From 2014-2017, there have been 39 ICD codes identified as duplicates by the Centers for Medicare & Medicaid Services (CMS). Duplicate codes could pose an issue for retrospective studies that overlap between the transition of the ICD-9 coding system to the ICD-10 coding system. The identified codes involve external cause of injury classifications (e.g., car accident); therefore, studies exploring injury research or evaluation of injury prevention strategies could be impacted. To date, no studies have investigated duplicate ICD codes and their influence on big data collection. The aims of this study are to: 1) provide background on duplicate codes published by the CMS, and 2) investigate if there are additional duplicate codes based on CMS classification.
Microsoft Excel files containing official ICD-9-CM and ICD-10-CM codes were downloaded from the CMS website.15,16 The codes were compiled into one sheet and tabulated. A function was set up to only select duplicate codes. These codes were isolated and transferred to a separate Excel file. This study is exempt from review by the Institutional Review Board because the data is publicly available.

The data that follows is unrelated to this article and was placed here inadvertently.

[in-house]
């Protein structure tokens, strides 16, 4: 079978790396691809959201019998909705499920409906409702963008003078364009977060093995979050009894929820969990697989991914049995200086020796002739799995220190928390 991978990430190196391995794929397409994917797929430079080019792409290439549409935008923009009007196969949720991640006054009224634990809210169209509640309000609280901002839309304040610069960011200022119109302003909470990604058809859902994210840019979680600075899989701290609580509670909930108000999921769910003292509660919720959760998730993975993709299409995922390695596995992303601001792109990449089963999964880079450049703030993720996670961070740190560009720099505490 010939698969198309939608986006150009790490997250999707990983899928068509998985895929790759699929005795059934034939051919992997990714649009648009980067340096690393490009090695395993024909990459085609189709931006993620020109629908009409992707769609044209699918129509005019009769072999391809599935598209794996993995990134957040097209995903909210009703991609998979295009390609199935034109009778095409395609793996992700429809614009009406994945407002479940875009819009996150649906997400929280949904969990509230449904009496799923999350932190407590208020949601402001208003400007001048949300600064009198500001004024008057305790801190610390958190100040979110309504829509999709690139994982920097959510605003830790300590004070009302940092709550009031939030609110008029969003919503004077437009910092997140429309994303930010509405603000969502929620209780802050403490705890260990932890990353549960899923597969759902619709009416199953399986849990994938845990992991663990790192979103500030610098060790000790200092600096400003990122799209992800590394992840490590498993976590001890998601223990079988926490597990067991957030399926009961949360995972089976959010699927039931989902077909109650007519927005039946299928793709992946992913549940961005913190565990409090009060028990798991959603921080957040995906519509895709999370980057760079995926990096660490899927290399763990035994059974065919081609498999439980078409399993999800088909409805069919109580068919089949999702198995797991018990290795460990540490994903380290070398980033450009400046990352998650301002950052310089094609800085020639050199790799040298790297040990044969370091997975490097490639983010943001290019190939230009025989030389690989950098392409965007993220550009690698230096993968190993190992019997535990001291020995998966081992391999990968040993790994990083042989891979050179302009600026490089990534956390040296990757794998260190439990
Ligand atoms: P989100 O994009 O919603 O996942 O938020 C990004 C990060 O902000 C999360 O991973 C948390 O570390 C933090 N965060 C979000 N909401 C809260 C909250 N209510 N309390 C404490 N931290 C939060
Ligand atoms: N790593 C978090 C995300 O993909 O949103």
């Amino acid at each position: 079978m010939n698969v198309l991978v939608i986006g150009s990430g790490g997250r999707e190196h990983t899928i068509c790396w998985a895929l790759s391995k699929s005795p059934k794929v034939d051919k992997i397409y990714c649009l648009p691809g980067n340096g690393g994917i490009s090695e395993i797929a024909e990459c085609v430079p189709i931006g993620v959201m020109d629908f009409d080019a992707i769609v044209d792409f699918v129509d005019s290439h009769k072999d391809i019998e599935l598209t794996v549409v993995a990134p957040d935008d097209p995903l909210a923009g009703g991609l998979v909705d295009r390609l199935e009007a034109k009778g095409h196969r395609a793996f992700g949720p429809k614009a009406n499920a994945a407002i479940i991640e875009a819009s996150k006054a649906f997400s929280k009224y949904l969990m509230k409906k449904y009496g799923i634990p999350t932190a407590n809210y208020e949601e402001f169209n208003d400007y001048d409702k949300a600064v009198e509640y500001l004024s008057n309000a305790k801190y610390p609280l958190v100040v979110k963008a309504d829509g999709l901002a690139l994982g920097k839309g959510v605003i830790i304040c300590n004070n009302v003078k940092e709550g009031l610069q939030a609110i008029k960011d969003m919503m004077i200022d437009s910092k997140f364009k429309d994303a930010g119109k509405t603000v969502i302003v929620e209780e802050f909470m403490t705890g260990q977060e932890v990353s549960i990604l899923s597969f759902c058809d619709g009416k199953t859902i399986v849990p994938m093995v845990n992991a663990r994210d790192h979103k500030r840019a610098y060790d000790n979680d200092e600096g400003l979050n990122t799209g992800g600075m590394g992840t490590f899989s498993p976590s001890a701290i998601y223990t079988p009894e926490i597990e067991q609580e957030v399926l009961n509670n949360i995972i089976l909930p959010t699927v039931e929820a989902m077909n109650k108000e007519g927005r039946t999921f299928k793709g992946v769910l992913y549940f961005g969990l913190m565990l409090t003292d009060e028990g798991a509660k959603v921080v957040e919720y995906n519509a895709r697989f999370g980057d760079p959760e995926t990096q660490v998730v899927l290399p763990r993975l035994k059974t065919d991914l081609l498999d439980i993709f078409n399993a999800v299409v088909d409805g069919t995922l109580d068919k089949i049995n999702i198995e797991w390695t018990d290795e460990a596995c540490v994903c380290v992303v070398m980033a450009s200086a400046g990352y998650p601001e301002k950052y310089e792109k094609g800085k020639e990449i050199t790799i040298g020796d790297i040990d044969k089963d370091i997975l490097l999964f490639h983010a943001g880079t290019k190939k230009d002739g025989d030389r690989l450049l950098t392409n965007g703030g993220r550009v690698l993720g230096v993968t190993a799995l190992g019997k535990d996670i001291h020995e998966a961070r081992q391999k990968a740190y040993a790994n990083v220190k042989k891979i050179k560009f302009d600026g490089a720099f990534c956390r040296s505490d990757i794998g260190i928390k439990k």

Duplicate ICD-9-CM and ICD-10-CM Codes
14,567 ICD-9-CM codes and 91,737 unique ICD-10-CM codes were tabulated. Between the two coding systems, there were 469 duplicate codes.
Of the 469 codes, there were 39 E Codes (Table 1). The ICD-9 codes classify external cause of injury, while the ICD-10 codes classify metabolic disorders.
Four hundred thirty V Codes were identified as duplicates in addition to the E Codes. The ICD-9 V codes classify factors influencing health status and contact with health services, while the ICD-10 V codes classify external cause of injury. Examples are listed in Table 2.
Several reports highlight the impact of the ICD-10 transition, including effects on productivity, costs, reimbursement, coding accuracy, and patient care.17-22 However, there is a paucity of literature discussing the implications of the transition on research activities. In addition to the 39 ICD codes published by the CMS, there are 469 codes with the same classification but different code meanings between the two coding systems. All codes are within the E and V sections of the International Classification of Diseases. It is important for researchers and clinicians to be aware of the potential for duplicate codes, as discrepancies could lead to false information used for retrospective studies.